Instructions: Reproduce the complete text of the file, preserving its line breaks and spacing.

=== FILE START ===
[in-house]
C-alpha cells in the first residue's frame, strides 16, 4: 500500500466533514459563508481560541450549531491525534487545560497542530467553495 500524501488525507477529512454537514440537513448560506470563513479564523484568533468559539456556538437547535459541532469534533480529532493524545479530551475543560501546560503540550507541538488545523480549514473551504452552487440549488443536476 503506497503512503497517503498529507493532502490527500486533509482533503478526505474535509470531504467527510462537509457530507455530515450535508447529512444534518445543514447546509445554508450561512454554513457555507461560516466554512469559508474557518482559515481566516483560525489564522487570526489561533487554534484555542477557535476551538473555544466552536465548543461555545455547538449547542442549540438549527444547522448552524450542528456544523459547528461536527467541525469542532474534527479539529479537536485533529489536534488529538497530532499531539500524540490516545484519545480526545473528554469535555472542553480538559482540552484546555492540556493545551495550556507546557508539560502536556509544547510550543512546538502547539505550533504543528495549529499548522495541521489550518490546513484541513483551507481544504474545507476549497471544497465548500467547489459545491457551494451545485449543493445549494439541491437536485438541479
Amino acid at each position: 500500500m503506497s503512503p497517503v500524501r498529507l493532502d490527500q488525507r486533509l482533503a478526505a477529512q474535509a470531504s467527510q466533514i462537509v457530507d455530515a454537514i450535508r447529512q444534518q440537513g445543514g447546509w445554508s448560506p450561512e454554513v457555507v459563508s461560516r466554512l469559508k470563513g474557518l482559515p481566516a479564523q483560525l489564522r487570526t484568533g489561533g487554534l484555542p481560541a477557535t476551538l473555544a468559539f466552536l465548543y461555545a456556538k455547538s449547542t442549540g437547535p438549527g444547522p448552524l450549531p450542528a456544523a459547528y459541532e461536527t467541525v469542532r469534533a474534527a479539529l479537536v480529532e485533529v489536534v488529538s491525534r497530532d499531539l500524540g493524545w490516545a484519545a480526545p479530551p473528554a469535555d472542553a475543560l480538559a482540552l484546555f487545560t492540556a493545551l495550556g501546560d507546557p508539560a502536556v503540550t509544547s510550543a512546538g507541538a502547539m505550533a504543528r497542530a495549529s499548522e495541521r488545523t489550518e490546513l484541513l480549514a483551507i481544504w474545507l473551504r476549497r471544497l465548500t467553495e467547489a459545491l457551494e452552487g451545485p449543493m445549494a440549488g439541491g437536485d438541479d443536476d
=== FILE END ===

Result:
[in-house]
C-alpha cells in the first residue's frame, strides 16, 4: 500500500466533514459563508481560541450549531491525534487545560497542530467553495 500524501488525507477529512454537514440537513448560506470563513479564523484568533468559539456556538437547535459541532469534533480529532493524545479530551475543560501546560503540550507541538488545523480549514473551504452552487440549488443536476 503506497503512503497517503498529507493532502490527500486533509482533503478526505474535509470531504467527510462537509457530507455530515450535508447529512444534518445543514447546509445554508450561512454554513457555507461560516466554512469559508474557518482559515481566516483560525489564522487570526489561533487554534484555542477557535476551538473555544466552536465548543461555545455547538449547542442549540438549527444547522448552524450542528456544523459547528461536527467541525469542532474534527479539529479537536485533529489536534488529538497530532499531539500524540490516545484519545480526545473528554469535555472542553480538559482540552484546555492540556493545551495550556507546557508539560502536556509544547510550543512546538502547539505550533504543528495549529499548522495541521489550518490546513484541513483551507481544504474545507476549497471544497465548500467547489459545491457551494451545485449543493445549494439541491437536485438541479
Amino acid at each position: 500500500m503506497s503512503p497517503v500524501r498529507l493532502d490527500q488525507r486533509l482533503a478526505a477529512q474535509a470531504s467527510q466533514i462537509v457530507d455530515a454537514i450535508r447529512q444534518q440537513g445543514g447546509w445554508s448560506p450561512e454554513v457555507v459563508s461560516r466554512l469559508k470563513g474557518l482559515p481566516a479564523q483560525l489564522r487570526t484568533g489561533g487554534l484555542p481560541a477557535t476551538l473555544a468559539f466552536l465548543y461555545a456556538k455547538s449547542t442549540g437547535p438549527g444547522p448552524l450549531p450542528a456544523a459547528y459541532e461536527t467541525v469542532r469534533a474534527a479539529l479537536v480529532e485533529v489536534v488529538s491525534r497530532d499531539l500524540g493524545w490516545a484519545a480526545p479530551p473528554a469535555d472542553a475543560l480538559a482540552l484546555f487545560t492540556a493545551l495550556g501546560d507546557p508539560a502536556v503540550t509544547s510550543a512546538g507541538a502547539m505550533a504543528r497542530a495549529s499548522e495541521r488545523t489550518e490546513l484541513l480549514a483551507i481544504w474545507l473551504r476549497r471544497l465548500t467553495e467547489a459545491l457551494e452552487g451545485p449543493m445549494a440549488g439541491g437536485d438541479d443536476d